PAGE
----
There is a post on Fantasy-Faction explaining why Fantasy-Faction overlord Marc Aplin advises against self-publishing.
This is interesting in its own right, and interesting because Fantasy-Faction are one of the blog sites taking part in the Self-Published Fantasy Blog-Off #SPFBO.
The post has sparked an enthusiastic discussion in the comments, on the Fantasy-Faction Facebook group, and on twitter.
For me the important thing to note is that the Venn Diagram above is not in question. Nobody denies that all the sections on it are populated. The only debate is just how large each section is as a proportion of the whole, and how best to roll your personal dice when joining the game.
- You can write a best-seller as a self-published, traditionally published, or hybrid author.
- You will earn more per book sale (as a percentage) as a self-published author.
- You will have to wear more hats as a self-published author.
- If 12 agents reject you in a row you need to consider if your book is good enough ... but on the flip side you may be JK Rowling or William Golding.
The question is not IF a good book can be rejected N times, but how that information changes the odds of it being a good book.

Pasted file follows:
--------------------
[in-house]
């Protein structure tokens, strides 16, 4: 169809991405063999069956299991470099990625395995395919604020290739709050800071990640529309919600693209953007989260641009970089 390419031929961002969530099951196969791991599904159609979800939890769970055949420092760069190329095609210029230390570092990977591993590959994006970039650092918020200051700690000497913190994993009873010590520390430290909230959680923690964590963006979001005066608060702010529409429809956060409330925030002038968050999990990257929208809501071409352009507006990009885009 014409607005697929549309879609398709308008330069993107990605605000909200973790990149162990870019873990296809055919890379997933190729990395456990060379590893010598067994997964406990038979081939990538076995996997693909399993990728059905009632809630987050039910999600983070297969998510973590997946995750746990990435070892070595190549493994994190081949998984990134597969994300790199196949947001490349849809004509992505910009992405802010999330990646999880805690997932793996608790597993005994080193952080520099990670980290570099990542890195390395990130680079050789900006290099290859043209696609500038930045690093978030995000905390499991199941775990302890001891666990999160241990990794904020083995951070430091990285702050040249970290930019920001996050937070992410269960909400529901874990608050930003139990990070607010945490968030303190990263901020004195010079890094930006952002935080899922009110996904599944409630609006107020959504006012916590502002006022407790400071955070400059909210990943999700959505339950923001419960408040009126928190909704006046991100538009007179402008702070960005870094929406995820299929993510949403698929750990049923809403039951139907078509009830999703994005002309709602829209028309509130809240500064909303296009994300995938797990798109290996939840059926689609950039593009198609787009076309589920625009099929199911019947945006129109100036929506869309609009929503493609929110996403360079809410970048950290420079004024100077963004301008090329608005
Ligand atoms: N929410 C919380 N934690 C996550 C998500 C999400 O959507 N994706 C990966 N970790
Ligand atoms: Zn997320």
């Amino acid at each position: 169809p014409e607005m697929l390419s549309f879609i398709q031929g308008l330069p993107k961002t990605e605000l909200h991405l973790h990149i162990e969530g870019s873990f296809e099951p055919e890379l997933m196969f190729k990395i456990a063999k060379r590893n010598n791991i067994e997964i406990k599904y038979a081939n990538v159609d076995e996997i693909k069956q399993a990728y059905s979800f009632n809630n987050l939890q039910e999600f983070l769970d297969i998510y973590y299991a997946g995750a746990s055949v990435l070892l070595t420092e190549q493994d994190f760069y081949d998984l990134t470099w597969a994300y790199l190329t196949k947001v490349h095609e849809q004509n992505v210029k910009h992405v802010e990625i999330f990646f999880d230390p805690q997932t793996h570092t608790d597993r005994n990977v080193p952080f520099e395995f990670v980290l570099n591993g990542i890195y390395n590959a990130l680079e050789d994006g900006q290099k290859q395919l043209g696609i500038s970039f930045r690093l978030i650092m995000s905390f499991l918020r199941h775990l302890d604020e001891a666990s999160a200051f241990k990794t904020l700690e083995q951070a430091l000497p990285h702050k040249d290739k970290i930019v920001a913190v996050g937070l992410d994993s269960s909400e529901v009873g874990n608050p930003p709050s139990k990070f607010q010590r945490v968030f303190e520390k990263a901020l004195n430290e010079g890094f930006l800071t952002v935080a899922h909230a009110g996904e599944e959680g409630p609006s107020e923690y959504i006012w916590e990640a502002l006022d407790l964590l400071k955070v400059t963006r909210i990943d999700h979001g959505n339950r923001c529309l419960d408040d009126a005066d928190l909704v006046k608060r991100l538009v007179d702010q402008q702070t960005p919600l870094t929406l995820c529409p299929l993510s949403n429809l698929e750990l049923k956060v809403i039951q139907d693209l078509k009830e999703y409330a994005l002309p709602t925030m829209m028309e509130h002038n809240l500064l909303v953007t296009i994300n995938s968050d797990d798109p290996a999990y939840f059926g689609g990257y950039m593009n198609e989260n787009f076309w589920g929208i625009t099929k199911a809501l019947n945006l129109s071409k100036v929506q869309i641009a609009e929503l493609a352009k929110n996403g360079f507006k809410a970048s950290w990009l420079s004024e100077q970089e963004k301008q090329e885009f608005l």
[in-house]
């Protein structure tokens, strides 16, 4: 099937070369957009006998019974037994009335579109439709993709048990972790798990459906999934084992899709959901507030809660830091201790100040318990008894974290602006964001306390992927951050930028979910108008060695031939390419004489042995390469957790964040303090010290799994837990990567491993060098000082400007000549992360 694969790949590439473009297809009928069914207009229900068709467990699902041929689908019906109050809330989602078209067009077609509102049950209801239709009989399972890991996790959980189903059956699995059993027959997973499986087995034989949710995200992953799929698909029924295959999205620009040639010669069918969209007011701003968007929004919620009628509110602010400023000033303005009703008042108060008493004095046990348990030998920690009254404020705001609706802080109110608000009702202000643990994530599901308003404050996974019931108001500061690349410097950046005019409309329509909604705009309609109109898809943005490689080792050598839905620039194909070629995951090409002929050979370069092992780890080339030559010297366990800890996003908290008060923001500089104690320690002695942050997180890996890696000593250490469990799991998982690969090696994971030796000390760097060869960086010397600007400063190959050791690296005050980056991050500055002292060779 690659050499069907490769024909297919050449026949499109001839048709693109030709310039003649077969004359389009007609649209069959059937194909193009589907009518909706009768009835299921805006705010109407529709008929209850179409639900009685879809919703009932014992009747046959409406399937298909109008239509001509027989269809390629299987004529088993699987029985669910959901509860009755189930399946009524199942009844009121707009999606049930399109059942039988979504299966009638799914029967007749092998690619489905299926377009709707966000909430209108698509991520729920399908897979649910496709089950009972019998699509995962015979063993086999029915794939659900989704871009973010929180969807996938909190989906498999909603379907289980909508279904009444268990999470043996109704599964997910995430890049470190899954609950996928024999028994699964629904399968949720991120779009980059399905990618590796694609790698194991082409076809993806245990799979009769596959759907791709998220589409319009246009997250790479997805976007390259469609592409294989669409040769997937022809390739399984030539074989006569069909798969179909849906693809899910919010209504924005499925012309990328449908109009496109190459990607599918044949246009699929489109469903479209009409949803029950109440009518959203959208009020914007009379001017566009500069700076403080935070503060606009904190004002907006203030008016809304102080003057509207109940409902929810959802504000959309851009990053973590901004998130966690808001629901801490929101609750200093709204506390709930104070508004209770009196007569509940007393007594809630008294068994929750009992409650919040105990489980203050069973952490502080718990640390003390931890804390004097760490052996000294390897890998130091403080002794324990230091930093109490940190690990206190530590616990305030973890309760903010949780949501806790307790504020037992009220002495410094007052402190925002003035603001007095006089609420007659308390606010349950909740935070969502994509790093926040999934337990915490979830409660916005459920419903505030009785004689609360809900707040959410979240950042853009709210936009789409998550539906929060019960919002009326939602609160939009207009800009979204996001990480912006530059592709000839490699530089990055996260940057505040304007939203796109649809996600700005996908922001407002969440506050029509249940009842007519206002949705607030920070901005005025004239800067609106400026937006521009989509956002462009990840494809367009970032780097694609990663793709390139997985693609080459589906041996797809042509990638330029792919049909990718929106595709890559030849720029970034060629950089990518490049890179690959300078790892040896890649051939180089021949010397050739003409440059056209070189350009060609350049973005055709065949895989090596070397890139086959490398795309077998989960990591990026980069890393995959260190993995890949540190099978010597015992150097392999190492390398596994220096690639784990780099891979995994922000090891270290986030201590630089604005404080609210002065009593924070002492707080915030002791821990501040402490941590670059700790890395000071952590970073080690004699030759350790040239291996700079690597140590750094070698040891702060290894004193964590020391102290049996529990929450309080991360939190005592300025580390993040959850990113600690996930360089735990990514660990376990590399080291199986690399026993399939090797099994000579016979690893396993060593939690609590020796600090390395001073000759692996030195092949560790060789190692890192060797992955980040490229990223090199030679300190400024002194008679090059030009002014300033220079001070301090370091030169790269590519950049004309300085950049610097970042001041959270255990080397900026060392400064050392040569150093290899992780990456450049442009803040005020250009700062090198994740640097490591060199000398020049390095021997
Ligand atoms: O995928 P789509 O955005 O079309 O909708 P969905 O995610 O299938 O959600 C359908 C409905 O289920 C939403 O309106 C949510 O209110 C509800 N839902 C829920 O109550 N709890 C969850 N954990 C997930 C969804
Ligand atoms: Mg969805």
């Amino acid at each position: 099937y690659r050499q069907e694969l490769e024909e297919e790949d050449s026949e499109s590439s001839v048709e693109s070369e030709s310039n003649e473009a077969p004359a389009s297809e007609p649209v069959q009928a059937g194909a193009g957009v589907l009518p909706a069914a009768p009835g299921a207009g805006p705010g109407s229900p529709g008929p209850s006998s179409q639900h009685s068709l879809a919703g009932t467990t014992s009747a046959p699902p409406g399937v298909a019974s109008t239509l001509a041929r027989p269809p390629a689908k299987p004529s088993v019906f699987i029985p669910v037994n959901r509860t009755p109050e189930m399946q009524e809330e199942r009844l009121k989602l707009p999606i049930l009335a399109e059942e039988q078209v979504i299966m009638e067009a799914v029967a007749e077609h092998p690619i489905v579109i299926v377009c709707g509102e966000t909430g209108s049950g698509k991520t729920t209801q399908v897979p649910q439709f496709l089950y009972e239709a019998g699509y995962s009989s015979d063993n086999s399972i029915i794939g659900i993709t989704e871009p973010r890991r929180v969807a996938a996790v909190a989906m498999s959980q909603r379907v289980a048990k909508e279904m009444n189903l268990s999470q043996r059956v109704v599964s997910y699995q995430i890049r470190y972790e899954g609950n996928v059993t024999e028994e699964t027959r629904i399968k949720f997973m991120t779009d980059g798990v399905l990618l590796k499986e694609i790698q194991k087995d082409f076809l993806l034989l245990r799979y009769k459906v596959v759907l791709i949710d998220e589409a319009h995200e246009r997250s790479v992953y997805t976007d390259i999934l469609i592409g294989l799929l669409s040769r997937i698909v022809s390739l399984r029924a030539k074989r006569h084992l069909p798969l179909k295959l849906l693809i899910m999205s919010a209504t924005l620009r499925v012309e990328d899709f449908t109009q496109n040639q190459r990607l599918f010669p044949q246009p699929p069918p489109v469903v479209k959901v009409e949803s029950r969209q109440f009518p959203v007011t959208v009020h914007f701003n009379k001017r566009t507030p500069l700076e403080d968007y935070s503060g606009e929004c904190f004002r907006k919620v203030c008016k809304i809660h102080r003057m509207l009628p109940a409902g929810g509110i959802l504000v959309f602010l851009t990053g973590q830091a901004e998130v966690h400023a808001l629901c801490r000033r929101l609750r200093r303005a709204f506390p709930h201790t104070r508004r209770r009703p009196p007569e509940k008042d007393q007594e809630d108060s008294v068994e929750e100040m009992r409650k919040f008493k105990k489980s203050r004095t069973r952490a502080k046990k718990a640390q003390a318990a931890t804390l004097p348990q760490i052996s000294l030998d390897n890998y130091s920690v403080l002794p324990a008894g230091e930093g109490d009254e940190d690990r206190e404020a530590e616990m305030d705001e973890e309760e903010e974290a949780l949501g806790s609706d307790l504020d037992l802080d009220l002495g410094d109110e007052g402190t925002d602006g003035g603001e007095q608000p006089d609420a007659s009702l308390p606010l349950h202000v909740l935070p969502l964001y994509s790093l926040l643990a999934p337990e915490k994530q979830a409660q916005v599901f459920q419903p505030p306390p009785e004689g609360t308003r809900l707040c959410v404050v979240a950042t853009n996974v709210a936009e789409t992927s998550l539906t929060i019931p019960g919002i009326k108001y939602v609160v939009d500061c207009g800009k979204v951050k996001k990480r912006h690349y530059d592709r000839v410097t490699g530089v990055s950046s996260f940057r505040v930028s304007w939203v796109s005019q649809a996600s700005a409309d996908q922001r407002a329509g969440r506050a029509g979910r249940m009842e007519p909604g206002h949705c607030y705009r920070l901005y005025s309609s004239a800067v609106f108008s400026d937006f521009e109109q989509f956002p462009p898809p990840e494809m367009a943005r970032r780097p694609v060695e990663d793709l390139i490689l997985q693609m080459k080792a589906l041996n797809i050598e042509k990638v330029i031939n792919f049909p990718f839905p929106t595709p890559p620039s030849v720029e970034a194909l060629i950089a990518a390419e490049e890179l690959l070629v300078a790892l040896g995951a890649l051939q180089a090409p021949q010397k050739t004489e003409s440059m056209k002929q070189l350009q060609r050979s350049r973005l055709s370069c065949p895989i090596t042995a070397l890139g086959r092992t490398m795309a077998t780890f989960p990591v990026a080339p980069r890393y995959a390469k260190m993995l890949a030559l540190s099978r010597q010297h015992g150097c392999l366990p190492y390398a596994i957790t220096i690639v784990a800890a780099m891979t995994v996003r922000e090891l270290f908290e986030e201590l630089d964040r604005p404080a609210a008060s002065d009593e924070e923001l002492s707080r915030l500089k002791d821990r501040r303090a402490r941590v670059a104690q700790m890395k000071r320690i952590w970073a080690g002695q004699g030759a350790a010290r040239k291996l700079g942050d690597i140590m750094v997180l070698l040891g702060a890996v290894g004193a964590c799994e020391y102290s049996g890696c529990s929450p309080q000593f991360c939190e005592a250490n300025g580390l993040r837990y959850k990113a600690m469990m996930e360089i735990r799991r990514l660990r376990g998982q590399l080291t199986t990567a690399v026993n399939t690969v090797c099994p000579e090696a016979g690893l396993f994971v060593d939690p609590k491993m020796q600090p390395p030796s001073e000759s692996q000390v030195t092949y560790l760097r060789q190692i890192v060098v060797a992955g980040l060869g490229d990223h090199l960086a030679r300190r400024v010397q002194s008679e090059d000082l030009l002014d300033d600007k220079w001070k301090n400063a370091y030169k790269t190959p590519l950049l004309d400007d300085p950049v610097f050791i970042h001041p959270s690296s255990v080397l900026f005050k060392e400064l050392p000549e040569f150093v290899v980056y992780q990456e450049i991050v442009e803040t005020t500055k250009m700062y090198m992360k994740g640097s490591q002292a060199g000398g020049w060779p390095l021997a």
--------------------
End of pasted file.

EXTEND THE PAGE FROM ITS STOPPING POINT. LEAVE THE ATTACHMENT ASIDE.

The same debate over the relative sizes of these zones and intersections applies to the readers too. They stick a pin in the Venn Diagram above. Will they be lucky and stick it into the best-seller zone even before that book has a chance to realise its full potential? Will they find a great book that aligns with their taste ... or awful dreck?
In the SPFBO we hope to find a wonderful self-published work of fantasy that all the bloggers can rave about and that we might be able to boost onto a larger stage. We've already found quite a few books that the bloggers have been enthusiastic about. I really hope we do find a brilliant novel.
We need to be cautious too though. Success is hoped for, not guaranteed. If you choose 27 self-published books at random what are the chances that the best of them will be good? What are the chances it will be great? What are the chances it will rock your world?
The same question applies to the whole 267 under consideration. I don't know the answer.
I do know that my agent accepts onto his list about 1 in 1,000 of the writers who send him their manuscripts. And of those about 50% get a publishing deal. And of that 1 in 2,000 only a small percentage - I'll guess wildly at 10% make it 'big' (another vague arm-wavey term). So that's 1 in 20,000 of the writers approaching my agent succeeding and making it 'big' with him at their side.
So what hope 1 in 267?
I don't know. I do know our bloggers are giving each book far more attention than they would get from an agent in the assessing stage. I know that to have heard of and joined the contest is in itself a form of selection requiring a level of engagement and awareness...
Anyway. I really just wanted to post the diagram and underscore that nobody disputes its form, just the relative size of those regions!